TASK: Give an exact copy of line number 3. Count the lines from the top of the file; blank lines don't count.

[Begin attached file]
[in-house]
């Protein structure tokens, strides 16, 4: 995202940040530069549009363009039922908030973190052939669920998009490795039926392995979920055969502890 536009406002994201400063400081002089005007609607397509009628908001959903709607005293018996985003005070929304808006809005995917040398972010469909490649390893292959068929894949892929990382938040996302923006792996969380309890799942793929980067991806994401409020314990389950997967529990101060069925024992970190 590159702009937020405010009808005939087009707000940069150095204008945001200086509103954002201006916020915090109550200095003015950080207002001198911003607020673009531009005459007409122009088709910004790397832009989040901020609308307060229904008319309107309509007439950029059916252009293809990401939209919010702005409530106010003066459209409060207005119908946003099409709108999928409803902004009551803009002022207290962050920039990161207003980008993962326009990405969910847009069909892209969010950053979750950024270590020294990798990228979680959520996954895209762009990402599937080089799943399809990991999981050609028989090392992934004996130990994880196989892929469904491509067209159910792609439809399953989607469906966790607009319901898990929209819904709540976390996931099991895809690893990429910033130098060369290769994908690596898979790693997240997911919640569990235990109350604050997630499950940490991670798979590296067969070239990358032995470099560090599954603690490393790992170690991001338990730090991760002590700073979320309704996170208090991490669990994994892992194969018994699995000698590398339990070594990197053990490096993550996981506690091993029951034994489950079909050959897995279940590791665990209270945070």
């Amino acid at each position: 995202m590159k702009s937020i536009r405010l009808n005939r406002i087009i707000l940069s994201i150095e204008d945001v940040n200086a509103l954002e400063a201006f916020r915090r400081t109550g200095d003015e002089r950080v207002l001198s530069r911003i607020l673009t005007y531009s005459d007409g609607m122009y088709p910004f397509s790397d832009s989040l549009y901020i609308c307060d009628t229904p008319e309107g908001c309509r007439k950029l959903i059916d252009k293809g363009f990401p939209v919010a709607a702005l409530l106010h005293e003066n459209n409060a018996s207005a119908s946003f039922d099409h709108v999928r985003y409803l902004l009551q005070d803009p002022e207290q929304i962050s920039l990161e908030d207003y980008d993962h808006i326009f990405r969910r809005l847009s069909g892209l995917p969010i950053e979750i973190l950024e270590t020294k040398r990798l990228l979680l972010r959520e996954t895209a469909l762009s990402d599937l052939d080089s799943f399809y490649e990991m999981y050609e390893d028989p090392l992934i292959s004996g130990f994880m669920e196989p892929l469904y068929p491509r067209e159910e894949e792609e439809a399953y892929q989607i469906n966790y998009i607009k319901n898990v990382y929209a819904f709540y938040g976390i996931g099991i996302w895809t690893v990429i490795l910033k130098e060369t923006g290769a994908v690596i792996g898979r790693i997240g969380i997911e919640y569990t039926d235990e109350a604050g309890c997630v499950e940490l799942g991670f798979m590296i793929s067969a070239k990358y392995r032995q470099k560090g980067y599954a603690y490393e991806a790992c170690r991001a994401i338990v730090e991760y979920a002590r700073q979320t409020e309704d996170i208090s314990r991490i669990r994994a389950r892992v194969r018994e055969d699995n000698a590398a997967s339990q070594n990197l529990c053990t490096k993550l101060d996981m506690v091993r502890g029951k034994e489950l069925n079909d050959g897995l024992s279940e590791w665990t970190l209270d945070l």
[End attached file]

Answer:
């Amino acid at each position: 995202m590159k702009s937020i536009r405010l009808n005939r406002i087009i707000l940069s994201i150095e204008d945001v940040n200086a509103l954002e400063a201006f916020r915090r400081t109550g200095d003015e002089r950080v207002l001198s530069r911003i607020l673009t005007y531009s005459d007409g609607m122009y088709p910004f397509s790397d832009s989040l549009y901020i609308c307060d009628t229904p008319e309107g908001c309509r007439k950029l959903i059916d252009k293809g363009f990401p939209v919010a709607a702005l409530l106010h005293e003066n459209n409060a018996s207005a119908s946003f039922d099409h709108v999928r985003y409803l902004l009551q005070d803009p002022e207290q929304i962050s920039l990161e908030d207003y980008d993962h808006i326009f990405r969910r809005l847009s069909g892209l995917p969010i950053e979750i973190l950024e270590t020294k040398r990798l990228l979680l972010r959520e996954t895209a469909l762009s990402d599937l052939d080089s799943f399809y490649e990991m999981y050609e390893d028989p090392l992934i292959s004996g130990f994880m669920e196989p892929l469904y068929p491509r067209e159910e894949e792609e439809a399953y892929q989607i469906n966790y998009i607009k319901n898990v990382y929209a819904f709540y938040g976390i996931g099991i996302w895809t690893v990429i490795l910033k130098e060369t923006g290769a994908v690596i792996g898979r790693i997240g969380i997911e919640y569990t039926d235990e109350a604050g309890c997630v499950e940490l799942g991670f798979m590296i793929s067969a070239k990358y392995r032995q470099k560090g980067y599954a603690y490393e991806a790992c170690r991001a994401i338990v730090e991760y979920a002590r700073q979320t409020e309704d996170i208090s314990r991490i669990r994994a389950r892992v194969r018994e055969d699995n000698a590398a997967s339990q070594n990197l529990c053990t490096k993550l101060d996981m506690v091993r502890g029951k034994e489950l069925n079909d050959g897995l024992s279940e590791w665990t970190l209270d945070l």